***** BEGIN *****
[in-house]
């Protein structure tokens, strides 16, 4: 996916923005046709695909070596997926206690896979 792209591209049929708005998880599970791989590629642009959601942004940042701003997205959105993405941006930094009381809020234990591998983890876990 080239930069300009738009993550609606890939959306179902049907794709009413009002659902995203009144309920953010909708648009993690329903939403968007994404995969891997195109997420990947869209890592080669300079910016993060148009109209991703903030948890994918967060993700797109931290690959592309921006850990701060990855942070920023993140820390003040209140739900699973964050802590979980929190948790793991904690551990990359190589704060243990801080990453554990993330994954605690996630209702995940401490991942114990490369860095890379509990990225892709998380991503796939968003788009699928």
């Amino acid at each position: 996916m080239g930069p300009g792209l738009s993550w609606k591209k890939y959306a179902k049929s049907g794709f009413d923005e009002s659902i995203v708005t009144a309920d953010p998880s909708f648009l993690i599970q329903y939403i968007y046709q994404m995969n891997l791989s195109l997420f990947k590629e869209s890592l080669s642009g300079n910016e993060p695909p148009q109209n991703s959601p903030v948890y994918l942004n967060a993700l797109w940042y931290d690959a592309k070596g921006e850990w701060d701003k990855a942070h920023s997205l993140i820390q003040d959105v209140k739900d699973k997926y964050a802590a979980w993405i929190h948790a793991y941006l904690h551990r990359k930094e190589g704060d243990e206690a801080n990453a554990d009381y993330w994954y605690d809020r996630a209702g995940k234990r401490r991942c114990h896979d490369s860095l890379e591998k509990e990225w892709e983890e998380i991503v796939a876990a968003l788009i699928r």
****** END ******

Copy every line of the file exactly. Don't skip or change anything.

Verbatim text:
[in-house]
């Protein structure tokens, strides 16, 4: 996916923005046709695909070596997926206690896979 792209591209049929708005998880599970791989590629642009959601942004940042701003997205959105993405941006930094009381809020234990591998983890876990 080239930069300009738009993550609606890939959306179902049907794709009413009002659902995203009144309920953010909708648009993690329903939403968007994404995969891997195109997420990947869209890592080669300079910016993060148009109209991703903030948890994918967060993700797109931290690959592309921006850990701060990855942070920023993140820390003040209140739900699973964050802590979980929190948790793991904690551990990359190589704060243990801080990453554990993330994954605690996630209702995940401490991942114990490369860095890379509990990225892709998380991503796939968003788009699928």
């Amino acid at each position: 996916m080239g930069p300009g792209l738009s993550w609606k591209k890939y959306a179902k049929s049907g794709f009413d923005e009002s659902i995203v708005t009144a309920d953010p998880s909708f648009l993690i599970q329903y939403i968007y046709q994404m995969n891997l791989s195109l997420f990947k590629e869209s890592l080669s642009g300079n910016e993060p695909p148009q109209n991703s959601p903030v948890y994918l942004n967060a993700l797109w940042y931290d690959a592309k070596g921006e850990w701060d701003k990855a942070h920023s997205l993140i820390q003040d959105v209140k739900d699973k997926y964050a802590a979980w993405i929190h948790a793991y941006l904690h551990r990359k930094e190589g704060d243990e206690a801080n990453a554990d009381y993330w994954y605690d809020r996630a209702g995940k234990r401490r991942c114990h896979d490369s860095l890379e591998k509990e990225w892709e983890e998380i991503v796939a876990a968003l788009i699928r």